In this week’s spotlight, we take a closer look at the new Secretary of State for Justice and what his appointment might mean for the legal sector.
On 8th January 2018, Theresa May appointed David Gauke MP as the new Secretary of State for Justice and Lord Chancellor to her cabinet. Gauke has been appointed at a time of heightened instability in the legal system but, on further examination, his background and expertise suggest an appointment that is suited guiding the legal system through these tricky times.
One unexpected result of the recent reshuffle is that May has appointed the first ever solicitor to become Justice Secretary. Gauke’s appointment has marked the end of a run of four consecutive non-lawyers to hold the post.
Unlike his predecessor, David Lidington, Gauke’s past career as a solicitor indicates he has the experience to face challenges specifically related to the legal profession. Although he has not previously mentioned any interest in justice matters, the recent family law developments suggested by Gauke show that he has been pro-active in listening to family law professionals and moving with the times.
Since his appointment, Gauke and May have launched a consultation on domestic abuse, assessing whether stronger powers are necessary to protect and support survivors. This new approach allows courts to impose fresh conditions on abusers, including electronic tagging to monitor the abusers’ activity and ordering compulsory alcohol treatment. These new powers have brought real change the current legal system because there is now better protection for victims with the potential to bring more perpetrators to justice.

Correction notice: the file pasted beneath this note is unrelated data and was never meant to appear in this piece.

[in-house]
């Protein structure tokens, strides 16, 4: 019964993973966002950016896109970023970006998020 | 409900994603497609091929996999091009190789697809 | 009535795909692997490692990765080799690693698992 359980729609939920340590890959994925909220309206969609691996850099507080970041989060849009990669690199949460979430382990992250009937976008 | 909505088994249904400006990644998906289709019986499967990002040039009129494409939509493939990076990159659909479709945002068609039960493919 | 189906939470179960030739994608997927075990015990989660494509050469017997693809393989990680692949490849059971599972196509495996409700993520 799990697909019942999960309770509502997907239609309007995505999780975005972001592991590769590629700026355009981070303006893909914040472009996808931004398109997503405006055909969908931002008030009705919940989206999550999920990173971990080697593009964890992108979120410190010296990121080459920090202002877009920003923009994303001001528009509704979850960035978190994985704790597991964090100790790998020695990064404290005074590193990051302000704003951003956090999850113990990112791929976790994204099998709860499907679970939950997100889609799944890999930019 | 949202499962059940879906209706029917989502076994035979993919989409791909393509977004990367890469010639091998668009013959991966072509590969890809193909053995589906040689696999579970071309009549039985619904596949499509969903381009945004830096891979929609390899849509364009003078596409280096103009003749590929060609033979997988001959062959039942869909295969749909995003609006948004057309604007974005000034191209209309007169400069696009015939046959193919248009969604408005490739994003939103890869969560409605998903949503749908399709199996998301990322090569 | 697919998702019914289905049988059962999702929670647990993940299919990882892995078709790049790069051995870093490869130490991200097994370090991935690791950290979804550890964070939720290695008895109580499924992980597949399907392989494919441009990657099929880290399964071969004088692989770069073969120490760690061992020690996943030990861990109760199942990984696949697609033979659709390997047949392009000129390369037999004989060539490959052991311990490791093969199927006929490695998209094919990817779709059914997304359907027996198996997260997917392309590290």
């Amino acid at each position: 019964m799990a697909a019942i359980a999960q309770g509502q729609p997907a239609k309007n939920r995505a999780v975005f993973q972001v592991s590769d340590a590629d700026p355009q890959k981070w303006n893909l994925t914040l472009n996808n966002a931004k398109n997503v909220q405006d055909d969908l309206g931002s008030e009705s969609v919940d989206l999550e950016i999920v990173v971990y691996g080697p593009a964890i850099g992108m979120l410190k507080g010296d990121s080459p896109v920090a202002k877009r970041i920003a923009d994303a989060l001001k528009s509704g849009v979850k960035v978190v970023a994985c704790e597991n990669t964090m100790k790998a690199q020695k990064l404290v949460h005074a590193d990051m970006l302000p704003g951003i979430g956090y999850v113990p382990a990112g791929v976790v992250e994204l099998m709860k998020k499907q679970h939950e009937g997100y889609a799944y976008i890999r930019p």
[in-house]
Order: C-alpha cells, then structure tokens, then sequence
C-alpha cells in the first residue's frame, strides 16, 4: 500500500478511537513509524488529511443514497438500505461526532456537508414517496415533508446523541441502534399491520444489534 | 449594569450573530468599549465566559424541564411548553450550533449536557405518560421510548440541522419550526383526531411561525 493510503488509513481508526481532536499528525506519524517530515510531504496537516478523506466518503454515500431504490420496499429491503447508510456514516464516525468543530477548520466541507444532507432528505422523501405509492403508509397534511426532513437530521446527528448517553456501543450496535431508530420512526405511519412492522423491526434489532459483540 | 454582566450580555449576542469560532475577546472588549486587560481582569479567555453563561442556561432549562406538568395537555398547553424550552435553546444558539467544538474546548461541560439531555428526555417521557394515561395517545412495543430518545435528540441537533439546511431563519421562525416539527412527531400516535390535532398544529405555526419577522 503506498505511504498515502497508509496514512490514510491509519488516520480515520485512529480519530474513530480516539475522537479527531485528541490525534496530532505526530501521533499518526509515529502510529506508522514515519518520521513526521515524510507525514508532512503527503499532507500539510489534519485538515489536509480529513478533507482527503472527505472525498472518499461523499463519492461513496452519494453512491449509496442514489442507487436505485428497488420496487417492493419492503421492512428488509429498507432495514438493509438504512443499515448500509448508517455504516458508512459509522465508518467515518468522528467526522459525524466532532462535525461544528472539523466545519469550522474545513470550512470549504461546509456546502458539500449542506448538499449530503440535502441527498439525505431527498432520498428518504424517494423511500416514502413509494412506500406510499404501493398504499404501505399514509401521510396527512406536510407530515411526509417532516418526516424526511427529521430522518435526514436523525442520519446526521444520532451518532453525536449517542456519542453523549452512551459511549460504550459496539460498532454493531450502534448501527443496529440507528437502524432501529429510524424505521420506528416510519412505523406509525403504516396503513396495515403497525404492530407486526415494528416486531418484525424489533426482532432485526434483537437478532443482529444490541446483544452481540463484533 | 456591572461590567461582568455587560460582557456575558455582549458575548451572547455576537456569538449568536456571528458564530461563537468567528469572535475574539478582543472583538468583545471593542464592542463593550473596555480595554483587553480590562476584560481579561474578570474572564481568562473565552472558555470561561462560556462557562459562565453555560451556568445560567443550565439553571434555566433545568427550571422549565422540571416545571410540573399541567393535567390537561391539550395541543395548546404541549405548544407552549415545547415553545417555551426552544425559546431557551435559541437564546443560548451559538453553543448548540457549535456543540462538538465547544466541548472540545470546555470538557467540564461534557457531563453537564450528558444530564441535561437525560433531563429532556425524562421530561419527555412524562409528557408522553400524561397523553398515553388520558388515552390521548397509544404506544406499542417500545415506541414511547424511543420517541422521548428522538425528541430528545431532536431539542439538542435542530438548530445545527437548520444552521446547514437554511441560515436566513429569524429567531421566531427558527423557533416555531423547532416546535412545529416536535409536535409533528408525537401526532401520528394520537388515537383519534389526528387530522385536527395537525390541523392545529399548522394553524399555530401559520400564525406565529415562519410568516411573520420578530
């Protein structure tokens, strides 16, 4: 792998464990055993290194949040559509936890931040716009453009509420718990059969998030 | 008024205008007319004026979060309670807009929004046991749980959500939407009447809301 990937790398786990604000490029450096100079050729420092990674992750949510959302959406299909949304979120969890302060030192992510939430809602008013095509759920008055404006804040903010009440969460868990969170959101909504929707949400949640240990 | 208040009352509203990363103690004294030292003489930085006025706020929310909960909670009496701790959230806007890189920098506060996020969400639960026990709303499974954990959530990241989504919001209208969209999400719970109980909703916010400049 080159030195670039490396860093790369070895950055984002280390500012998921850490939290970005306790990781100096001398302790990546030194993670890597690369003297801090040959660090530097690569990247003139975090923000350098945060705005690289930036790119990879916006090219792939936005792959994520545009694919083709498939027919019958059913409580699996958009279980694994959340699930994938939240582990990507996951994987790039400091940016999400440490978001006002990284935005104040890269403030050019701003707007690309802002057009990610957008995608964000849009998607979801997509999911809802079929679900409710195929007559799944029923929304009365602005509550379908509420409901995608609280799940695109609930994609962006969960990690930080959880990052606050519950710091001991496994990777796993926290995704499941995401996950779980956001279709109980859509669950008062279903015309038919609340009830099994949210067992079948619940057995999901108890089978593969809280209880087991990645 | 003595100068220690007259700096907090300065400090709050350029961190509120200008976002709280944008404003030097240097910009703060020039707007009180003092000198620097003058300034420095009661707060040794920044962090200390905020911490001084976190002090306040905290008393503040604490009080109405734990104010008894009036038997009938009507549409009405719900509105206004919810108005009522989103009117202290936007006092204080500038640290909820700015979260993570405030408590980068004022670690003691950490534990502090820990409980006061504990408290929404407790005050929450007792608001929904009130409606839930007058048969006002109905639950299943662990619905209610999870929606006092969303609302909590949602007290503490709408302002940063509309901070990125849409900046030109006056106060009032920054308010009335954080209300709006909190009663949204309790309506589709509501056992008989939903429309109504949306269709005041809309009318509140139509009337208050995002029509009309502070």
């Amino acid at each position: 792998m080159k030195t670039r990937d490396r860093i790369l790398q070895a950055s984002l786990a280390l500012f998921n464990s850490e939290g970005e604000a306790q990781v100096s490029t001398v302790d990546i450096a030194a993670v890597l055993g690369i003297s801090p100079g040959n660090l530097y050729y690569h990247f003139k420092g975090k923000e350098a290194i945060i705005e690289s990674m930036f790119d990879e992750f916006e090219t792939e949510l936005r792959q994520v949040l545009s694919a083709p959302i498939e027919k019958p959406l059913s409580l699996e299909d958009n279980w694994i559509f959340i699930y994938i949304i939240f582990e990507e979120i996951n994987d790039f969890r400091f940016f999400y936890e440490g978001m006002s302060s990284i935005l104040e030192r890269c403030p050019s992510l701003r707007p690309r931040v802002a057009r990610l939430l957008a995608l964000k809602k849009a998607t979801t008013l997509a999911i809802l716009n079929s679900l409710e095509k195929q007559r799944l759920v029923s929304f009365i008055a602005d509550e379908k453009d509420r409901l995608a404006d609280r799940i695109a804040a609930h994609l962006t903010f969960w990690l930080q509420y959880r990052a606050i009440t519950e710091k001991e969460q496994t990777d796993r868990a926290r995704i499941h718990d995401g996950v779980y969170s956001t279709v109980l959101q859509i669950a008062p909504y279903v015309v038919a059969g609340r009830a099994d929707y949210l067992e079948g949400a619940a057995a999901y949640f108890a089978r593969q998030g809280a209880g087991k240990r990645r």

In addition, Gauke has strongly suggested that the current fault-based system for divorce may be subject to change. After a campaign from The Times (amongst others), Gauke acknowledged the need for reform and will review the evidence supporting change. Lord Mackay, one of Gauke’s predecessors, embraced the review and recognised that it has been over 20 years since parliament passed a bill removing the need for making allegations of fault in order to obtain a divorce more quickly, but this was never implemented.
Within the legal sphere, Gauke’s recent recommendations have been met with extensive approval from family lawyers. On Twitter, Phillip Marshall QC, who is representing Tini Owens in her appeal to the Supreme Court, responded with the hashtag #hurrah. Whilst Sir Paul Coleridge, chairman of the Marriage Foundation, welcomed a ‘full public and parliamentary debate’ on the current system of fault based divorce.
Despite Gauke only recently being appointed, his fresh approach to family law is welcomed, especially as there is a need to reform the traditional family law system to encompass and represent the changing dynamic of modern families. If you want further information on how to successfully navigate yourself through divorce, our solicitors can assist you today.